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Free of stress, figure skater Kim Yu-na believes hard work will pay off
By Yoo Jee-ho
INCHEON, Dec. 5 (Yonhap) -- Having freed herself from a burden of expectations, South Korean figure skater Kim Yu-na said Wednesday she thinks her hard work will pay off at her long-awaited season debut this weekend in Germany.

   Kim will compete at the NRW Trophy in Dortmund, Germany, with the short program scheduled for Saturday, followed by free skating on Sunday. This will be the first appearance of the season for the 2010 Olympic champion. Her last competitive event was the 2011 world championships in Moscow in April of last year.

   Speaking to reporters before flying out of Incheon International Airport, Kim said she thinks she has put in enough work to be successful in Germany.


"This is my first competition in a long time, and I am concerned and excited at the same time," said Kim, who also has a 2009 world championship to her credit. "I've put in a lot of hours to improve my conditioning and techniques. I will bear down extra hard for the competition."

   After sitting out the entire 2011-12 season while mulling over her future, Kim, 22, announced in July this year that she would return to competitive skating in 2012, with an eye on the 2014 Winter Olympics in Sochi, Russia.

   Then in October, Kim reunited with two of her childhood coaches, Shin Hye-sook and Ryu Jong-hyun, and parted ways with Peter Oppegard, her American coach of two years.

   Since she has missed recent major events, such as the International Skating Union (ISU) Grand Prix stops last year and this year, and the 2012 world championships, Kim has to earn enough technical points to qualify for the 2013 worlds in London, Canada.

   The NRW Trophy is a minor competition for skaters needing to score points for world championships. To book a spot in the world championships, Kim needs to earn at least 28 points from her technical element score (TES) in the short program, and at least 48 points from the TES in free skating.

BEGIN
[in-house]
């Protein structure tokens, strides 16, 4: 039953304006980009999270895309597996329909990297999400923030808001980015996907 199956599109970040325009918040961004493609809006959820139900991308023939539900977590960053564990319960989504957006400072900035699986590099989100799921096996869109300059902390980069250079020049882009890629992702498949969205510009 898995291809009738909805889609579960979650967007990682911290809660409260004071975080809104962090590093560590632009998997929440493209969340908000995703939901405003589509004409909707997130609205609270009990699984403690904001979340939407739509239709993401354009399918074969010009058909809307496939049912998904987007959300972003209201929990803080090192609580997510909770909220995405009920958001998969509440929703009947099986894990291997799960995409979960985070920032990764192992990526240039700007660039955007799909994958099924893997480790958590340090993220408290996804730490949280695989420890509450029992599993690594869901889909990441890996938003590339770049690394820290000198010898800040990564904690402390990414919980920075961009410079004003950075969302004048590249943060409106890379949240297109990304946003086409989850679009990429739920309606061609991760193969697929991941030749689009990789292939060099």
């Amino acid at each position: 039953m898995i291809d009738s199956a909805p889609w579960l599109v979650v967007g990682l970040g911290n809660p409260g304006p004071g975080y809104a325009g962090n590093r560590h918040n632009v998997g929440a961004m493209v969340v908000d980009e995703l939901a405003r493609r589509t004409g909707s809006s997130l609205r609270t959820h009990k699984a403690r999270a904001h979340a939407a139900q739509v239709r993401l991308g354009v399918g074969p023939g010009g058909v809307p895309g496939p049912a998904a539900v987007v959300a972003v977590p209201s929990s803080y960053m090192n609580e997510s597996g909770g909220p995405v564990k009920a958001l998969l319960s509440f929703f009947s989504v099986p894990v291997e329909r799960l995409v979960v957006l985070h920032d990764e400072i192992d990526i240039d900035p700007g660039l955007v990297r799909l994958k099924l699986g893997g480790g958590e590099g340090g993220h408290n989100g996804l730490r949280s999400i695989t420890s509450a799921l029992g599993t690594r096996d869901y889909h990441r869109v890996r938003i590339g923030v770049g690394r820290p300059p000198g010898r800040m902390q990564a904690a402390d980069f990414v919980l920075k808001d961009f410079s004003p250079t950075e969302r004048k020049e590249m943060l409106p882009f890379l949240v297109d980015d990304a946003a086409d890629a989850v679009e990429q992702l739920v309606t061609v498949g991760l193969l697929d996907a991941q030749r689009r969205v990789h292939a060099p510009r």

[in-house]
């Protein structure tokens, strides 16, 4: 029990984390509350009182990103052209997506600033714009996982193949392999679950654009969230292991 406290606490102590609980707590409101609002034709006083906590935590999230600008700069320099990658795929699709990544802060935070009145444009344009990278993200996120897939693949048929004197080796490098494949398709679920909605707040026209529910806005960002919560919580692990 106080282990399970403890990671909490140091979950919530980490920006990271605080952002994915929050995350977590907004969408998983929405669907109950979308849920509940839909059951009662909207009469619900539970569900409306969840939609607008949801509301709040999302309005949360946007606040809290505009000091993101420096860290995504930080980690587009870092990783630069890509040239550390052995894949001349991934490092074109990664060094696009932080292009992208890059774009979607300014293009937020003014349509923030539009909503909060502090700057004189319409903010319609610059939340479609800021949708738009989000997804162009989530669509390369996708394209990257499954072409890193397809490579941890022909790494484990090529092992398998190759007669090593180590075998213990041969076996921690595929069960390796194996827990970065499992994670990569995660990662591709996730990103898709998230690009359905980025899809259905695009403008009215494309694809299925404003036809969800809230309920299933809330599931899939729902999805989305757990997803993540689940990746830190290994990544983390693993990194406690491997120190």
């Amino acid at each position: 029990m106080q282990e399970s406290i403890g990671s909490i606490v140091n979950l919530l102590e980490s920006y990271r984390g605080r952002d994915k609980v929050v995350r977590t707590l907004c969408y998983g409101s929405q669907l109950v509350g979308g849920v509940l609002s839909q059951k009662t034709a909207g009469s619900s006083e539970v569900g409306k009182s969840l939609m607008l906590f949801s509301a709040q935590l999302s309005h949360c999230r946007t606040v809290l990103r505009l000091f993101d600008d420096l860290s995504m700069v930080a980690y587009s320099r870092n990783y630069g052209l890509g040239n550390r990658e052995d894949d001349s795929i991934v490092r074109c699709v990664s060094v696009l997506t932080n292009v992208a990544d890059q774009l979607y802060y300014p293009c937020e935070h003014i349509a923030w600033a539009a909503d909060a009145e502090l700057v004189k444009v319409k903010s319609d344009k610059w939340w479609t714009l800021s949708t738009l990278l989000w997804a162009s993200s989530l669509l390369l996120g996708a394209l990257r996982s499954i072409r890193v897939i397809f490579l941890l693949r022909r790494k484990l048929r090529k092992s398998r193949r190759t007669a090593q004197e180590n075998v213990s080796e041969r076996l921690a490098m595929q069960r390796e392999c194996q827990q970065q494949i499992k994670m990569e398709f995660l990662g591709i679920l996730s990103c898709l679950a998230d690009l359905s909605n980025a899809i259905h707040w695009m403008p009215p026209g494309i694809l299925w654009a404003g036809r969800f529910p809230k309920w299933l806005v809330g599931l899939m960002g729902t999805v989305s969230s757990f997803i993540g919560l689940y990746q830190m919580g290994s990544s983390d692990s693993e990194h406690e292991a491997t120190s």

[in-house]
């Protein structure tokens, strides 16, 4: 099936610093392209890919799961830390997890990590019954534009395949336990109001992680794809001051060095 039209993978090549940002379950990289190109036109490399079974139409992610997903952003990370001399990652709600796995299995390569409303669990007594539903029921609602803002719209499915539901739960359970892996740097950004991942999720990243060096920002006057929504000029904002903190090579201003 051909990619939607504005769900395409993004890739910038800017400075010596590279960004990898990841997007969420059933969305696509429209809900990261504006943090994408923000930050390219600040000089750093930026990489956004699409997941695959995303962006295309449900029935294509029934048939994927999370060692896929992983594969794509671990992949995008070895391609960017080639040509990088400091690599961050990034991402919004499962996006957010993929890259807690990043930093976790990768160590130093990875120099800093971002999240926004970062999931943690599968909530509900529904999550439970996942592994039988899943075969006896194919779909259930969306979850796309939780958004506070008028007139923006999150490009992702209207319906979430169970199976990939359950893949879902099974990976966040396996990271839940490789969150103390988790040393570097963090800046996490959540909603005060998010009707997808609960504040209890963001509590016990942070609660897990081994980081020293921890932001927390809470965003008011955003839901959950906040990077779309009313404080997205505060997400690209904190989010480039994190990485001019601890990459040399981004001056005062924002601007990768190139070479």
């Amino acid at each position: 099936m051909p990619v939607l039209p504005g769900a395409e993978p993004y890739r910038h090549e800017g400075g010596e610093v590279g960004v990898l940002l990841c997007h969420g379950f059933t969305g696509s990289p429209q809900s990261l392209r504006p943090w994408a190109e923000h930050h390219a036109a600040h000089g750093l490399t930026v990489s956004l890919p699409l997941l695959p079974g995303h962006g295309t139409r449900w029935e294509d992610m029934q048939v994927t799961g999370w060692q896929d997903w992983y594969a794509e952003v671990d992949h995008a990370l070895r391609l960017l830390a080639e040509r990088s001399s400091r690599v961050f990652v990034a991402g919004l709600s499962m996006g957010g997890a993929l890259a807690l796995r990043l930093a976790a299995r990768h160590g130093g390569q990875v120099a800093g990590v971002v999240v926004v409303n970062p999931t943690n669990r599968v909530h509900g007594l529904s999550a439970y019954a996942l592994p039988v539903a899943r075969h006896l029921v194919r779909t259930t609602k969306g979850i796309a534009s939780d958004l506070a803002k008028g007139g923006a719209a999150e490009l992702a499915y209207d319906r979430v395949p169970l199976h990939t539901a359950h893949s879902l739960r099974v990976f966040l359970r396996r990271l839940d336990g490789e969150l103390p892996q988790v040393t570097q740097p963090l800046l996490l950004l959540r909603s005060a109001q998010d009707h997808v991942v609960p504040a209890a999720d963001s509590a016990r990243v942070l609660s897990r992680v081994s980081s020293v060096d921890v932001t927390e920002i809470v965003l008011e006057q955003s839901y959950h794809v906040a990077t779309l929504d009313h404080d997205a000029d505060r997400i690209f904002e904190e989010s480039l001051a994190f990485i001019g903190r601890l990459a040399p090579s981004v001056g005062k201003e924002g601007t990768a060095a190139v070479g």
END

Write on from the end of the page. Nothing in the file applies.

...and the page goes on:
Kim said she is confident she will earn those points, and added adopting a new outlook on the ice has helped her grow more relaxed.

   "When I first decided to return, I was worried if I could pull it off," she said. "I tried to lower my expectations and to enjoy myself more on the ice. That ended up helping me physically, and I was able to stay focused even when the training became really difficult."

   In announcing her comeback in July, Kim had admitted she needed to improve her conditioning following an extended layoff. On Wednesday, she said, "(I can) easily complete my programs without major problems."

   That doesn't mean the process has been easy, Kim added.

   "Physically, the most difficult part of the buildup to this event has been getting my strength back," she said. "I basically had to start from scratch, but I was able to overcome that because I was more relaxed than before. I enjoyed myself more than I had in the past."

   Kim will skate her short program to "The Kiss of the Vampire," from the original soundtrack for the film of the same name from 1963. Her free skate will be performed to a compilation of songs from "Les Miserables," a musical based on the classic novel by Victor Hugo. Despite her coaching changes, Kim remains with her Canadian choreographer, David Wilson.

   In Kim's absence this season, no female skater has emerged as a serious threat to the South Korean. In six Grand Prix events, Ashley Wagner of the U.S. was the only skater to score more than 190 points in total. In her previous seasons, Kim routinely topped 190 points and surpassed 200 points three times.

   Kim holds world records in the short program (78.50), free skate (150.06) and in combined points (228.56). All marks were established at the Vancouver Winter Games.

   One of South Korea's most recognizable athletes, Kim has never finished off the podium in her entire senior career that began in 2006.